Well, I am an "actual active developer" and I have "managed to do pretty nice stuffs with Cassandra" - without secondary indexes so far. But I'm looking forward to having secondary indexes in my arsenal when new functional requirements come up, and I'm bummed out that my early design decision to use supercolums wherever I could, instead of concatenating keys, has closed off a whole lot of possibilities. I knew when I started that secondary keys were in the future, if I had known that they would be only for regular column families I wouldn't have used supercolumn families in the first place, now I'm pretty much stuck (too late to go back - we're launching in March).


On Thu, Feb 3, 2011 at 4:44 PM, Sylvain Lebresne <sylvain@datastax.com> wrote:
On Thu, Feb 3, 2011 at 3:00 PM, David Boxenhorn <david@lookin2.com> wrote:
The advantage would be to enable secondary indexes on supercolumn families.

Then I suggest opening a ticket for adding secondary indexes to supercolumn families and voting on it. This will be 1 or 2 order of magnitude less work than getting rid of super column internally, and probably a much better solution anyway.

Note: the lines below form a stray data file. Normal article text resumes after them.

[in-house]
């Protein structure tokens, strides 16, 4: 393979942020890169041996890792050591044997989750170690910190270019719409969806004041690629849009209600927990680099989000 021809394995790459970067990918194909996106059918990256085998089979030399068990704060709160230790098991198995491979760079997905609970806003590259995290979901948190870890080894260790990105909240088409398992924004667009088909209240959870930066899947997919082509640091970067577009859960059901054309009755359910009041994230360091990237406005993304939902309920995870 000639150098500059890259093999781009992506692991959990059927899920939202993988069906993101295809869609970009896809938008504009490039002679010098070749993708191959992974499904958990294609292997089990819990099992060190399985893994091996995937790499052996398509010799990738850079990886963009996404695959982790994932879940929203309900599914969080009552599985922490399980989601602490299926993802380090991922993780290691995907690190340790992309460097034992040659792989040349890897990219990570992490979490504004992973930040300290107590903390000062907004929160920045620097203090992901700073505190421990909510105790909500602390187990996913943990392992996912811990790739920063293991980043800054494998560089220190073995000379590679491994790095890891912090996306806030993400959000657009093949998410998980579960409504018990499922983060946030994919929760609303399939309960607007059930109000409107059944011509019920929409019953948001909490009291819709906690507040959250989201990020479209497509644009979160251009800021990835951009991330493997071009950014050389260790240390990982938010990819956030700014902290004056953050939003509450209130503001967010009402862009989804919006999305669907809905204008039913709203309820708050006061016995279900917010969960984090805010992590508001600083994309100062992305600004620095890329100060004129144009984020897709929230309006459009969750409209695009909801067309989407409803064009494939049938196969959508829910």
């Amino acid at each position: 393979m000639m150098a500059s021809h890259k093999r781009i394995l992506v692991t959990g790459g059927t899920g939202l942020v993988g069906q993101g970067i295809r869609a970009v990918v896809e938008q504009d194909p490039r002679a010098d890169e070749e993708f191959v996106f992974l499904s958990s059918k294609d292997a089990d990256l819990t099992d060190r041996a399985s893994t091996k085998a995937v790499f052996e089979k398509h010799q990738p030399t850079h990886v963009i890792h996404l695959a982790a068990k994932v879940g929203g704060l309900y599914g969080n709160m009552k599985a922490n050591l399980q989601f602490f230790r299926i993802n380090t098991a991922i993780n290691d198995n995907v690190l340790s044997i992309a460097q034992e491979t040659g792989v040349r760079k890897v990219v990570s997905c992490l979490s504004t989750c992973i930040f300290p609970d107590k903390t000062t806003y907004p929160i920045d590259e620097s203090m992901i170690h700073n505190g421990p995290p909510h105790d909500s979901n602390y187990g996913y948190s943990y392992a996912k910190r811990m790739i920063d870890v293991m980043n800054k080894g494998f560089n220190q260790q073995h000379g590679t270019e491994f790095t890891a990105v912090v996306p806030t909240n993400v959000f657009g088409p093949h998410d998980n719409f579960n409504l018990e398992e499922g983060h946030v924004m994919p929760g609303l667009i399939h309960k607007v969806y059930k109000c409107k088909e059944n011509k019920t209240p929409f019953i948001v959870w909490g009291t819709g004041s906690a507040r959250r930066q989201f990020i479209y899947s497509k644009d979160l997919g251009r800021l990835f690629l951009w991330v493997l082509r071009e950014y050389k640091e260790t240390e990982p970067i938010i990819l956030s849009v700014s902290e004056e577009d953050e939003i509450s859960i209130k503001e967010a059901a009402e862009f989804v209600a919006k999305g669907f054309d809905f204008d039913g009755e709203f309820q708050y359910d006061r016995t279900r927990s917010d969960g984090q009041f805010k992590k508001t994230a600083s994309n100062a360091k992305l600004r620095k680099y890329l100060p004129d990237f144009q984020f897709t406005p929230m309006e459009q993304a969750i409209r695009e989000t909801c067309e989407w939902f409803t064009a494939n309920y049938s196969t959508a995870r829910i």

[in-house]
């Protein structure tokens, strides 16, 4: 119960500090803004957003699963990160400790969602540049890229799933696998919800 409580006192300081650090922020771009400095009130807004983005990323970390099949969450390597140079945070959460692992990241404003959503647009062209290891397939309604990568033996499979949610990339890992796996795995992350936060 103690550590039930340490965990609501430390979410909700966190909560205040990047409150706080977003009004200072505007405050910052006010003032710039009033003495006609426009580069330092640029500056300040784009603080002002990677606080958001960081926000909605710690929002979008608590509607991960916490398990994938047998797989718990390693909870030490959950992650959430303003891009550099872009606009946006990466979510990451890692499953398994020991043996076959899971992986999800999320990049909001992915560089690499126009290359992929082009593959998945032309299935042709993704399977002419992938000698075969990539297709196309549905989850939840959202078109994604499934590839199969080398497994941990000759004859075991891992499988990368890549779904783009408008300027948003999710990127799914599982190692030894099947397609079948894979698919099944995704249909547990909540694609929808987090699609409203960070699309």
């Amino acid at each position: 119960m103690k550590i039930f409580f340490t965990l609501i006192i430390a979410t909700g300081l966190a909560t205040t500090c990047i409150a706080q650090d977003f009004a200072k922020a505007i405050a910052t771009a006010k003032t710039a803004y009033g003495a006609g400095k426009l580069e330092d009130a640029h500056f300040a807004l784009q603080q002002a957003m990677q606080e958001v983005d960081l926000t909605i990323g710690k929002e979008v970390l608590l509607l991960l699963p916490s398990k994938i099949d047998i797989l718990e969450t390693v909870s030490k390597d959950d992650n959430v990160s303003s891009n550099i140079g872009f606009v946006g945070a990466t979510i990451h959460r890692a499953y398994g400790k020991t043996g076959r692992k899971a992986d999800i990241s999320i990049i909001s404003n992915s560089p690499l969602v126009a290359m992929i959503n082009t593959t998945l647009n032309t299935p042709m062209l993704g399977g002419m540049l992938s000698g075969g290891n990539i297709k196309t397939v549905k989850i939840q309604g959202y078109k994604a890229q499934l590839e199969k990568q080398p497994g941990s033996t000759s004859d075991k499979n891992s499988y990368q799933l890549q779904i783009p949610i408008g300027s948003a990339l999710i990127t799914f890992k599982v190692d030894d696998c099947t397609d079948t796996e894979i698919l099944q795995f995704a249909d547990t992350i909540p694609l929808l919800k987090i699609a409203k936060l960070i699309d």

I understand from this thread that indexes are supercolumn families are not going to be:

http://www.mail-archive.com/user@cassandra.apache.org/msg09527.html

I should maybe let Jonathan answer this one, but the way I understand it is that adding secondary indexes to super column is not a top priority to actual active developers. Not that it will never ever happen. And voting for tickets in JIRA is one way to help make it raise its priority.

In any case, if the goal you're pursuing is adding secondary indexes to super column, then that's the ticket you should open, and if after careful consideration it is decided that getting rid of super column is the best way to reach that goal then so be it (spoiler: it is not).
 
Which, it seems to me, effectively deprecates supercolumn families. (I don't see any of the three problems you brought up as overcoming this problem, except, perhaps, for special cases.)